Improbable loss by Roger Federer
WIMBLEDON, England -- After yet another blazing serve did not come back across the net, Jo-Wilfried Tsonga fell to his knees, then accepted sincere congratulations from a vanquished Roger Federer. And then there was this: The Frenchman literally skipped across Centre Court and executed a 360-degree leap, punctuated by an emphatic fist pump.
Few gave Tsonga a chance against the six-time Wimbledon champion, but when he slipped into a daunting two-set hole, frankly no one here fancied his chances. Federer, for the record, had won each of the 178 matches in which he had taken the first two sets.
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Not this time. Tsonga was magnificent, winning this quarterfinal match 3-6, 6-7 (3), 6-4, 6-4, 6-4. It was truly a breathtaking upset.
The big three -- Rafael Nadal, Novak Djokovic and Federer -- have dominated men's tennis in recent years. They've won 25 of the past 26 majors. Here in Great Britain -- exploiting that home-court advantage -- they factor in Andy Murray and call them the big four. They all made the semifinals at the French Open, and until Wednesday, they were part of a stately, almost royal procession into Wimbledon's final four.
But Tsonga, who has never quite seemed to realize his dazzling potential, and a precocious Australian teenager left grave doubts about the ability of the big four to dominate here.
No. 2 seed Djokovic scuffled to beat Bernard Tomic 6-2, 3-6, 6-3, 7-5. Djokovic will meet Tsonga in a Friday semifinal, with the Frenchman holding a surprising 5-2 head-to-head edge.
"It was just amazing," Tsonga said later. "I played unbelievable. Everything was in. I was two sets down, and I broke. I did a good game of return, and after that, it was just amazing. I served unbelievable.
"He's the biggest champion in my sport. He's just the best player in the world."
This, of course, is debatable.
Federer's 16 Grand Slam singles titles place him ahead of all others, but he clearly is no longer playing at that level. He was playing in his 29th consecutive quarterfinal -- a monumental achievement -- but he's lost in three of the past six. Last year at Wimbledon, he fell in the quarterfinals to Tomas Berdych.
"I'm actually pretty pleased with my performance today," Federer said. "It's kind of hard going out of the tournament that way, but unfortunately it does happen sometimes. At least it took him sort of a special performance to beat me, which is somewhat nice.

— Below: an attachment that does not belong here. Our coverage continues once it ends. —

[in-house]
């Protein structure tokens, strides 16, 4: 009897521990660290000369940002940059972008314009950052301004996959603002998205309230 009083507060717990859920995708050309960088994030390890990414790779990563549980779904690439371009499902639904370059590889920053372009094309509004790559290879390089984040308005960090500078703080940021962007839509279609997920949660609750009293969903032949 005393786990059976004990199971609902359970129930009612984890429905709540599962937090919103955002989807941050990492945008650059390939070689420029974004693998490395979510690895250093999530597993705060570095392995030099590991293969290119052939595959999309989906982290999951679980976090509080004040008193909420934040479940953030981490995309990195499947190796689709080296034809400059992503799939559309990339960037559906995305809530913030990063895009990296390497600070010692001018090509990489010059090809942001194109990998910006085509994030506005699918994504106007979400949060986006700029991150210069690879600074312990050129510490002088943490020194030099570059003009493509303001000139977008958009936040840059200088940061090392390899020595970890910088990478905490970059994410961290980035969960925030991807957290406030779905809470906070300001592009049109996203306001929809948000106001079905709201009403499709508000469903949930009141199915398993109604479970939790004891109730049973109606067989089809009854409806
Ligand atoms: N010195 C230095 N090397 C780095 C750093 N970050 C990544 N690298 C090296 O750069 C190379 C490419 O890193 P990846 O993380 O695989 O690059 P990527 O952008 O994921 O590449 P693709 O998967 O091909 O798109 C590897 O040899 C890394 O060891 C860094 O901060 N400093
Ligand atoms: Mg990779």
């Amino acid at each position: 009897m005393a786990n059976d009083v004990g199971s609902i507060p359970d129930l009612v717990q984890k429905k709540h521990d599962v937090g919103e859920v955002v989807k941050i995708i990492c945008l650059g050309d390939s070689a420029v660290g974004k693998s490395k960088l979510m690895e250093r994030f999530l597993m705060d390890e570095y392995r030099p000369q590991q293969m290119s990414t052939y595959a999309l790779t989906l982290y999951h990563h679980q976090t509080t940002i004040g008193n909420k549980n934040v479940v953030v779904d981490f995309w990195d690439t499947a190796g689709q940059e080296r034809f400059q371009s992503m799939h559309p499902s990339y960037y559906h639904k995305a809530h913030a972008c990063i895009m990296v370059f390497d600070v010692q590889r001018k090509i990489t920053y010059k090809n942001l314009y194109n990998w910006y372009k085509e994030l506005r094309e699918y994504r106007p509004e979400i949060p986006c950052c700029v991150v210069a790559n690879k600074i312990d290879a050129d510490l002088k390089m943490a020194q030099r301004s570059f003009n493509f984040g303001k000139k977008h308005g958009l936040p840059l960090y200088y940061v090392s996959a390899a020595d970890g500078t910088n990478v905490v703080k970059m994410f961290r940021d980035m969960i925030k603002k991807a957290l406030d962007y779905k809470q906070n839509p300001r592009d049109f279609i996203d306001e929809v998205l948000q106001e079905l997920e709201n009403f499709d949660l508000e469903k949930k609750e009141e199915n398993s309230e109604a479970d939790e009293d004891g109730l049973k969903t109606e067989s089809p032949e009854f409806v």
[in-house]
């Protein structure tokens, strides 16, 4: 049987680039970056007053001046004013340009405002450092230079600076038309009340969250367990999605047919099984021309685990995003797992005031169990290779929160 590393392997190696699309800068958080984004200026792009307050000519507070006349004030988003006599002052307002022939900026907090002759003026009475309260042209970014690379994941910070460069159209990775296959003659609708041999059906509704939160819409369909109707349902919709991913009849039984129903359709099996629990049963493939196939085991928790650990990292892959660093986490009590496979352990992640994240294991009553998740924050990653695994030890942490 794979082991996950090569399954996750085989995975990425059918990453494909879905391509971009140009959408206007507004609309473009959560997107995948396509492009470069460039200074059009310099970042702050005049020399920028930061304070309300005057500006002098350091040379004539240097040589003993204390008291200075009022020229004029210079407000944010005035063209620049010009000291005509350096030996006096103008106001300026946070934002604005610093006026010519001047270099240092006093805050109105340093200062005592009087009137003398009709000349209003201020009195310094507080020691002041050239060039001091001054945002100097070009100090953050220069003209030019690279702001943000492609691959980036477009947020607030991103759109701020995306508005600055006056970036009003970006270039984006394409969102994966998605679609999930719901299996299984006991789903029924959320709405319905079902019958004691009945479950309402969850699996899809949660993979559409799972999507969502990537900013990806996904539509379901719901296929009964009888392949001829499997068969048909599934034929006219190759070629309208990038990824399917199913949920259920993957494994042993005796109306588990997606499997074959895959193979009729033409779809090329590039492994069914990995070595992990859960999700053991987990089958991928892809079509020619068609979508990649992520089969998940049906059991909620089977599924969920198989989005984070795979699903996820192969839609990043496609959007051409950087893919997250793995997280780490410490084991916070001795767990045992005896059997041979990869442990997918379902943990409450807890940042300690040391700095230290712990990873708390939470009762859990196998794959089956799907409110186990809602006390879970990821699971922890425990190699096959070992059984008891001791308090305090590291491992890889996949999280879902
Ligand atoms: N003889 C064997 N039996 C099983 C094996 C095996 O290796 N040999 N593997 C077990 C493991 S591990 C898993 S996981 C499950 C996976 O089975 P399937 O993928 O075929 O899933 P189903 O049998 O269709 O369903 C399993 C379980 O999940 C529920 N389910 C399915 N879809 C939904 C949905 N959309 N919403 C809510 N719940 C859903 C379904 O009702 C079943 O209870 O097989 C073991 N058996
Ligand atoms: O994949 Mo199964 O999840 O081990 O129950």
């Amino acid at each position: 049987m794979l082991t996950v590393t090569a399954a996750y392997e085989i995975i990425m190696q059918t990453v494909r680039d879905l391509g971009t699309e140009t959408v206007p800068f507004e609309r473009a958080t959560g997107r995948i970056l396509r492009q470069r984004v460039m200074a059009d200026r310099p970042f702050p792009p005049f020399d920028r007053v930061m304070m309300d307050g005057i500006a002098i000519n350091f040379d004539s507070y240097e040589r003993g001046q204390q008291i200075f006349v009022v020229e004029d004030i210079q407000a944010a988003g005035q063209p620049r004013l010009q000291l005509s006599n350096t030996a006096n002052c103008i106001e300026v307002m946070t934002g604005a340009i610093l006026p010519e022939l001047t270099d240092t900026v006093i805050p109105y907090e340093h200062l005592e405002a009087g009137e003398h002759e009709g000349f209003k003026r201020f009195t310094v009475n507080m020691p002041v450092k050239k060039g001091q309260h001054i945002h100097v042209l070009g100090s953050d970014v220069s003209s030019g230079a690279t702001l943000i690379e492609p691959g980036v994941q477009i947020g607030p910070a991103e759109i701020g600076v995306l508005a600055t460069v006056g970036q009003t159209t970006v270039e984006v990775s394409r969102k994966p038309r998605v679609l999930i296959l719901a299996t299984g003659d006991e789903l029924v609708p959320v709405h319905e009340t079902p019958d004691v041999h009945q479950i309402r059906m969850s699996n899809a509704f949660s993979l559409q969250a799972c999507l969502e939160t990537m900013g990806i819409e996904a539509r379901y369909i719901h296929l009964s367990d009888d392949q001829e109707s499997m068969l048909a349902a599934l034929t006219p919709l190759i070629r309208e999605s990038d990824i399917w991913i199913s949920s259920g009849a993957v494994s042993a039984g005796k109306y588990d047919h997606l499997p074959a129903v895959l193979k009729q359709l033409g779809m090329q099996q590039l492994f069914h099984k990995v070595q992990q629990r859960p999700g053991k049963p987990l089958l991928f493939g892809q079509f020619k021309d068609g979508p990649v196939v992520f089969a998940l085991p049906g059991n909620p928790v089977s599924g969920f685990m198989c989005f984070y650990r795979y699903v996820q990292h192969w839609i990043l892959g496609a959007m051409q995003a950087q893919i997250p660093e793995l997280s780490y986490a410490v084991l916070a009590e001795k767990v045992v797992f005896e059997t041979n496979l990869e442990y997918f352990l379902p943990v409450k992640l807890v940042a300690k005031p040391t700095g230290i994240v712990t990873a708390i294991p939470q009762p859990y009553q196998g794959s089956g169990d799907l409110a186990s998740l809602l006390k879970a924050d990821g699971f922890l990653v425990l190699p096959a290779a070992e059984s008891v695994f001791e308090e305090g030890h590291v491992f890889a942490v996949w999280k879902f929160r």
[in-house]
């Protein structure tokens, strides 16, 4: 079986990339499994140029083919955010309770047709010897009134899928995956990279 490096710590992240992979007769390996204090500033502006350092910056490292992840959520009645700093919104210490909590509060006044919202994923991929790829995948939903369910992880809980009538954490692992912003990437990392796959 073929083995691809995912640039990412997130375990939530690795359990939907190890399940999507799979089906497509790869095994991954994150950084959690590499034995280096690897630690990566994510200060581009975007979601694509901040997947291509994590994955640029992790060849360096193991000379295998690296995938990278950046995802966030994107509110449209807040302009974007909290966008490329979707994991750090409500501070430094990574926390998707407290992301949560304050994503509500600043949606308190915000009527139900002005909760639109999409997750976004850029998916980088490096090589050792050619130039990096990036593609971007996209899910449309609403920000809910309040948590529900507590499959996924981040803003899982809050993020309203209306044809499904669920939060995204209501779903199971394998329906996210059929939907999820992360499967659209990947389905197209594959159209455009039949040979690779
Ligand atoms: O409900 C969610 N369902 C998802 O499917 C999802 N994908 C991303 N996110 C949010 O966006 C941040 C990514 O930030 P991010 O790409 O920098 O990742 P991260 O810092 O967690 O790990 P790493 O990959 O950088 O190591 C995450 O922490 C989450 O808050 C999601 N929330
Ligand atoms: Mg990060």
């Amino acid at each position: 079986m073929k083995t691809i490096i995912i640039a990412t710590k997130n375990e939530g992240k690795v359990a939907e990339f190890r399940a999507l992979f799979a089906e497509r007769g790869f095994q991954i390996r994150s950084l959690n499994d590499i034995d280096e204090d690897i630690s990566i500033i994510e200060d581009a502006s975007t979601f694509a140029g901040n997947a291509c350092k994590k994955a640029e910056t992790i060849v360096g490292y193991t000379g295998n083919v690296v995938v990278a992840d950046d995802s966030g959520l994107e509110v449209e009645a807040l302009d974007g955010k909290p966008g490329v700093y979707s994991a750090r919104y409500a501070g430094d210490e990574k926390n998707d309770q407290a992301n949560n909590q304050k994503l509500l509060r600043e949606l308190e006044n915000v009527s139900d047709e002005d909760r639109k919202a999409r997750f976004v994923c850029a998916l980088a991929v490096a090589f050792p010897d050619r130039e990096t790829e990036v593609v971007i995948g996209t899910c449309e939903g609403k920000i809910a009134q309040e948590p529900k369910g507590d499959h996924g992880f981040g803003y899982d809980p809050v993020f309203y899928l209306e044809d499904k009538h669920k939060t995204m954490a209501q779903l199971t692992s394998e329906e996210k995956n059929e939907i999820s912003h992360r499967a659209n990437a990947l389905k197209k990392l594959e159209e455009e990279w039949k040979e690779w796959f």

"But I think he played an amazing match. Didn't give me many chances. There were some close ones along the way, but he always was able to sneak out on me."
How good was Tsonga? After losing his first service game of the match, he held serve 24 times in a row. He has now beaten Federer and Nadal (Queen's Club) on grass this month.
Tsonga has always had the talent, but injuries have dogged him over the years. Now, at 26, he's injury-free and playing the beautiful game that was once predicted for him. Tsonga has been to one major final; he lost in four sets to Djokovic at the 2008 Australian Open.
Tomic, meanwhile, seems poised to deliver on all the predictions of greatness ahead of schedule.
Twenty-six years ago, a red-haired, red-cheeked German named Boris Becker crashed the party here at Wimbledon. He was 17. He won the title and repeated the following year. Thirty-four years ago, John McEnroe was a semifinalist at the age of 18.
Tomic is 18.
At 6-foot-4, he has a long frame, which adds heft to his serve. His forehand is pure and easy. His backhand slice is a thing of beauty. Perhaps more than anything, his decision-making is exquisite. The grass at Wimbledon accentuates all of these gifts.
Born in Germany to Croatian parents, Tomic has been on the radar for several years but, really, he has come out of nowhere.
Before this tournament, he had played only 23 ATP World Tour-level matches (losing 15) and failed to win a single title. His rank coming in was No. 158. His ranking was so low he was forced to qualify. In the third set of his first-round qualifying match against Sebastian Rieschick, Tomic was down on his serve 15-40 at 4-all, but rallied to win the last two games.
In the third round Tomic beat No. 5 seed Robin Soderling, and won seven straight matches overall, before succumbing to Djokovic, who is into his second straight semifinal here at the All England Club.
"It's Novak, so it will be difficult," Tsonga said. "It's the semis and I have my chance anyways. I will try to come on the court as I did today."
Oddsmakers had recently installed Tsonga as a 33-to-1 long shot. Federer, on the other hand, was the favorite. Coming off an appearance in the finals at Roland Garros, it was widely believed he would tie Pete Sampras' record of seven Wimbledon titles.
Federer was one of those who believed.
"I thought my game was plenty good enough this year to win the tournament," said. "Unfortunately, there's only one that can win it, and the rest go home empty-handed. That's what happened to me today.
"But the game is there. I'm happy. I'm healthy. I feel much better than sort of a year ago. That's very encouraging, really. Even though I took a tough loss today, I don't feel, you know, discouraged in any way. I think that's key right now, to not let anything get to me."
Greg Garber is a senior writer for ESPN.com.
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